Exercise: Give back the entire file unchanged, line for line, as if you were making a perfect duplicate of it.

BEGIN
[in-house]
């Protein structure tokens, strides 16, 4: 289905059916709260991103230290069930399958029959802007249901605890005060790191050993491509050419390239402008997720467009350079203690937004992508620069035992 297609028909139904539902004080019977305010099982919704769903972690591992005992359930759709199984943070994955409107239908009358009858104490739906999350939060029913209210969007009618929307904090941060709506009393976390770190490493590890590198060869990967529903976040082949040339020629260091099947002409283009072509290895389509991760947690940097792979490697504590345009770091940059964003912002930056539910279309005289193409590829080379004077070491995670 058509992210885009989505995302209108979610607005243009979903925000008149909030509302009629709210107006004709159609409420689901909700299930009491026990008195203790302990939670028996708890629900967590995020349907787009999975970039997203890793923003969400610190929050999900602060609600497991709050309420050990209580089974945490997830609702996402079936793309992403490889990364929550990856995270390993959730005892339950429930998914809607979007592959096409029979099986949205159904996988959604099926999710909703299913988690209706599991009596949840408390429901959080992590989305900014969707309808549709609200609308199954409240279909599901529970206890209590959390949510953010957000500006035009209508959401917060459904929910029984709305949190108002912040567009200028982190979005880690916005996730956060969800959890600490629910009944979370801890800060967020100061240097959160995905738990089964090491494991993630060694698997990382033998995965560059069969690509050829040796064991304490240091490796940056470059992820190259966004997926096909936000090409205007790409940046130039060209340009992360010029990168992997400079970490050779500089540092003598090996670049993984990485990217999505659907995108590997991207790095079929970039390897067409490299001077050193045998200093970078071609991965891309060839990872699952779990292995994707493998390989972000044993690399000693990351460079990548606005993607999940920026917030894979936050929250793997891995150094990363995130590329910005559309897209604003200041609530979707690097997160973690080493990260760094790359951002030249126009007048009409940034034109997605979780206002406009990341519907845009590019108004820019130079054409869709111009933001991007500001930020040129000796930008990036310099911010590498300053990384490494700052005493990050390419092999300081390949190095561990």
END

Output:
[in-house]
């Protein structure tokens, strides 16, 4: 289905059916709260991103230290069930399958029959802007249901605890005060790191050993491509050419390239402008997720467009350079203690937004992508620069035992 297609028909139904539902004080019977305010099982919704769903972690591992005992359930759709199984943070994955409107239908009358009858104490739906999350939060029913209210969007009618929307904090941060709506009393976390770190490493590890590198060869990967529903976040082949040339020629260091099947002409283009072509290895389509991760947690940097792979490697504590345009770091940059964003912002930056539910279309005289193409590829080379004077070491995670 058509992210885009989505995302209108979610607005243009979903925000008149909030509302009629709210107006004709159609409420689901909700299930009491026990008195203790302990939670028996708890629900967590995020349907787009999975970039997203890793923003969400610190929050999900602060609600497991709050309420050990209580089974945490997830609702996402079936793309992403490889990364929550990856995270390993959730005892339950429930998914809607979007592959096409029979099986949205159904996988959604099926999710909703299913988690209706599991009596949840408390429901959080992590989305900014969707309808549709609200609308199954409240279909599901529970206890209590959390949510953010957000500006035009209508959401917060459904929910029984709305949190108002912040567009200028982190979005880690916005996730956060969800959890600490629910009944979370801890800060967020100061240097959160995905738990089964090491494991993630060694698997990382033998995965560059069969690509050829040796064991304490240091490796940056470059992820190259966004997926096909936000090409205007790409940046130039060209340009992360010029990168992997400079970490050779500089540092003598090996670049993984990485990217999505659907995108590997991207790095079929970039390897067409490299001077050193045998200093970078071609991965891309060839990872699952779990292995994707493998390989972000044993690399000693990351460079990548606005993607999940920026917030894979936050929250793997891995150094990363995130590329910005559309897209604003200041609530979707690097997160973690080493990260760094790359951002030249126009007048009409940034034109997605979780206002406009990341519907845009590019108004820019130079054409869709111009933001991007500001930020040129000796930008990036310099911010590498300053990384490494700052005493990050390419092999300081390949190095561990």